One are of the broader real-estate market that is oft overlooked by people who don’t specialize in it is that of agricultural real estate. From a mortgage perspective, loans for farms can be different (particularly if they’re working farms, and if they’re not owner-occupied) than a standard house, and may unnecessarily scare brokers off. From an agent perspective, things like curb appeal may not matter as much. But there’s reason to believe that if you’re in the industry, you’d do well to look at adding agriculture to your portfolio.
Right now, farmland values in Washington and Oregon — particularly in Washington, where the heavy rain and snowfall late last year ended the drought for much of our state — are strong. But in California, agricultural real estate values are beginning to cool. California real estate has always been expensive, and with the ongoing drought there, water prices remain high. So far, the astronomical prices of high-end nuts have been enough to offset those increased water prices, but the prices of nuts have been falling recently, and we’re even starting to hear rumors of escrow renegotiation.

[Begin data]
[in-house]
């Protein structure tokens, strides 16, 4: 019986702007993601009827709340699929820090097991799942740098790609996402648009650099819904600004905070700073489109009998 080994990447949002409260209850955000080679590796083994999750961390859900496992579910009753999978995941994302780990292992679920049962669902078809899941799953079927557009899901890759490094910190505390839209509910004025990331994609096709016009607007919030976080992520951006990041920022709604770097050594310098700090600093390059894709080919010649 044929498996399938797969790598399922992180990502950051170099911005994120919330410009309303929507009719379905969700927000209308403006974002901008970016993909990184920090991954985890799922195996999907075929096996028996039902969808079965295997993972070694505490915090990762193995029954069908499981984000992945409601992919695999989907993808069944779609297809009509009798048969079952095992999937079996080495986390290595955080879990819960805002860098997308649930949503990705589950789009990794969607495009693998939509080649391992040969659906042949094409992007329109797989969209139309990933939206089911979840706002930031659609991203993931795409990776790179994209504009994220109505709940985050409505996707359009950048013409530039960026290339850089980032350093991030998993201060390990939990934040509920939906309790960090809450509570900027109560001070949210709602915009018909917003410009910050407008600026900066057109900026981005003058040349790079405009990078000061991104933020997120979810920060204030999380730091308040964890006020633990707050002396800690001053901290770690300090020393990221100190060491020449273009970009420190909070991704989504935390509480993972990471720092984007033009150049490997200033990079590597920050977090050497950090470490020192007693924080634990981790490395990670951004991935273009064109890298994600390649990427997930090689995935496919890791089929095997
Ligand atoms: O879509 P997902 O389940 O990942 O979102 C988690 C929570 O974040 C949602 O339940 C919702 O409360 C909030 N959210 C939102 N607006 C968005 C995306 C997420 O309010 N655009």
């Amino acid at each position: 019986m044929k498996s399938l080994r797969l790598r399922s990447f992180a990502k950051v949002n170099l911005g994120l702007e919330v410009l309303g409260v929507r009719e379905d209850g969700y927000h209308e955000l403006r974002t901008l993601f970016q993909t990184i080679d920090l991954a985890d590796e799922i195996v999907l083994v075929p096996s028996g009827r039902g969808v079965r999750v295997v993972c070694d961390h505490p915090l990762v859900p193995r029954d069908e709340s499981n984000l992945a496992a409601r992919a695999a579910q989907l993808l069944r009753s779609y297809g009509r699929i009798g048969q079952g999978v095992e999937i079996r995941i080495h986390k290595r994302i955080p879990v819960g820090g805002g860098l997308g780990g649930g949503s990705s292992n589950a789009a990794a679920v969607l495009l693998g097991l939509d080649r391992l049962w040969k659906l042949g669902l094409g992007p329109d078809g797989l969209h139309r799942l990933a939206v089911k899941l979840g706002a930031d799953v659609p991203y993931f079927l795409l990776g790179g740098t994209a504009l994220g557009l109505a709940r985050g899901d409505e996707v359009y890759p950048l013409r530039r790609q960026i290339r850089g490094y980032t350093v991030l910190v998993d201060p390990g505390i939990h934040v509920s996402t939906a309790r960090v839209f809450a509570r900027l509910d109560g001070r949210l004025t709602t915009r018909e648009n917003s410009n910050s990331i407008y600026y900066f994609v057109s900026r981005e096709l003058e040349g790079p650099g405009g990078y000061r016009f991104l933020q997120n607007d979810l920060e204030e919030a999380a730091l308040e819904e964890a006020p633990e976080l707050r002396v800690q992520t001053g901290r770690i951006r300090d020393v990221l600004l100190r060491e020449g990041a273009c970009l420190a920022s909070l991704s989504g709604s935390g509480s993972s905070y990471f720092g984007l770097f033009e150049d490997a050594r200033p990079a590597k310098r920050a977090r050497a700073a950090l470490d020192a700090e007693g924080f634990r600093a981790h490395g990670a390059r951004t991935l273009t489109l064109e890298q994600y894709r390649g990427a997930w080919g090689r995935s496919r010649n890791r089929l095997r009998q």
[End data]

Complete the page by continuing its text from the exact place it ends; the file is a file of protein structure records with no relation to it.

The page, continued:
Staying on top of these trends can put you in a great position, regardless of your role in the industry. Given the current global economy, there is a lot of interest in agricultural real estate from institutional investors and wealthy individuals who see it both as a hedge against the strength of the dollar, and a better return than treasuries are currently getting (e.g., Farmland Partners, Inc. (FPI) is currently paying a dividend of almost 5%).
The USDA is predicting that farm income will be down 3% this year. If the drought continues in California, then you’re very likely to see some buying opportunities here. Agricultural real estate may be just the thing you need to be pitching if your an agent, broker, or financial advisor.